While Kristiansand accountants and the city council’s cultural department try to work out just how much Quart Festival’s bankruptcy has cost, the nearby Hove Festival took over as Norway’s No. 1 outdoor.
Quart’s loss appears to have been Hove’s gain, largely because ex-Quart director Toffen Gunnufsen and other key staff quit the former to set up the latter.
In 2007 the Quart crowd plunged from the regular 12,000 per day to less than 5,000, while the first staging of Hove attracted twice as many.
In May the new team behind Quart was bullish about the prospects for 2008, despite the Kristiansand council being forced to stump up 12.9 million krona to keep the event alive a year ago. But the optimism was short-lived.
Unable to pay the deposits needed to secure this year’s acts, Quart chucked in the towel at the beginning of June and called in the receivers.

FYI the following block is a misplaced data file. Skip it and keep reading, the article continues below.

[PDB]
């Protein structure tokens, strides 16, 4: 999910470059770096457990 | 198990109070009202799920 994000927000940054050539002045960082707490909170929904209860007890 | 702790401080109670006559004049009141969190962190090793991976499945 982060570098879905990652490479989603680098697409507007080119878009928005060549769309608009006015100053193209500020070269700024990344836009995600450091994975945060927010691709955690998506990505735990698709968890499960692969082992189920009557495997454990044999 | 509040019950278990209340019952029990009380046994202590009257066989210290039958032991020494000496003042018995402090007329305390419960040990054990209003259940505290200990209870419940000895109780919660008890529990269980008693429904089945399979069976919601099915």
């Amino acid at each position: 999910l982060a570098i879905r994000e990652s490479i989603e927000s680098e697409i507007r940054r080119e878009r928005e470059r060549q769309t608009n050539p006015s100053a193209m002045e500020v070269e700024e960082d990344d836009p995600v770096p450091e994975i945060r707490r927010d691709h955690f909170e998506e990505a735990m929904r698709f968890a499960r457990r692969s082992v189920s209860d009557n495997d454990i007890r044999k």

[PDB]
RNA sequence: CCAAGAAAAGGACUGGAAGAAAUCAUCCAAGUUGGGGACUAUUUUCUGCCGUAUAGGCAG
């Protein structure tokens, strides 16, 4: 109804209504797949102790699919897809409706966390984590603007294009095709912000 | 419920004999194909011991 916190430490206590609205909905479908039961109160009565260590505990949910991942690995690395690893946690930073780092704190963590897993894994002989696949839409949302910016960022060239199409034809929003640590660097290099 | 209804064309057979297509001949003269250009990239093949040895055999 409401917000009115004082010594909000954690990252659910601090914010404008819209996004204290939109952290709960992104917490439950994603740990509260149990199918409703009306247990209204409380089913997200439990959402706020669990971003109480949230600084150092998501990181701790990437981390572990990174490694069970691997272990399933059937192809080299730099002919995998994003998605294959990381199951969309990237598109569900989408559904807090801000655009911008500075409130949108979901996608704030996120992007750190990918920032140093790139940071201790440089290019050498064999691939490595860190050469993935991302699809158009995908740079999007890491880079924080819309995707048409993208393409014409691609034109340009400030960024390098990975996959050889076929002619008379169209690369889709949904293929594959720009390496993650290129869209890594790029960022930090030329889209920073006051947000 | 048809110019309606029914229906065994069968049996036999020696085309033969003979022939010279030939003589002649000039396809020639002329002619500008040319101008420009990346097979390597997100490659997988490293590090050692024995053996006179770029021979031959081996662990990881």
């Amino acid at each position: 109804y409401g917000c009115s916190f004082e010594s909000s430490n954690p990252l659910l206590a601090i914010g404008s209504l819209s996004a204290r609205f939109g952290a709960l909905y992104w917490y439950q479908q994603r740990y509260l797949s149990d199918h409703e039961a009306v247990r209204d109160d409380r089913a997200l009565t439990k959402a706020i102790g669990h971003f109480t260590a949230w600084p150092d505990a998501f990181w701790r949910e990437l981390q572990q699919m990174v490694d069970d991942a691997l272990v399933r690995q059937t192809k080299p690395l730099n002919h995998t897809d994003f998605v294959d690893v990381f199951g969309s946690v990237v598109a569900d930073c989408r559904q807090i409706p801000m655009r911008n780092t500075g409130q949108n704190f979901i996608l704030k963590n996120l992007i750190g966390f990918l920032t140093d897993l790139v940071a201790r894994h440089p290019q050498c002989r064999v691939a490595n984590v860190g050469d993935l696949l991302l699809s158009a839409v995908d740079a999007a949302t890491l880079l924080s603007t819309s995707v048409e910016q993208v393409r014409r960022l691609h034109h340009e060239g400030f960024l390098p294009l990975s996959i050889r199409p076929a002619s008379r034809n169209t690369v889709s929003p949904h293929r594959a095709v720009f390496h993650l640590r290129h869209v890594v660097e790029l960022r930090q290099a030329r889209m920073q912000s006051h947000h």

This year’s Hove Festival (June 23-28) attracted 62,000 fans across five days – 10,000 up on last year.
When Gunnufsen and others including festival booker Peer Osmundsvaag switched from Quart to Hove it looked as if the two 15,000-capacity festivals – heavyweights by Norwegian standards – would battle hard for the crown.
Having built on its first-year crowd and re-worked its site layout, former Roskilde Festival director Leif Skov – now a consultant for Hove – said the new event had "developed five years in one year."
The acts helping Quart make such rapid progress included Jay-Z, Avenged Sevenfold, Beck, Bullet For My Valentine, Panic At The Disco, the Kooks and The Ting Tings.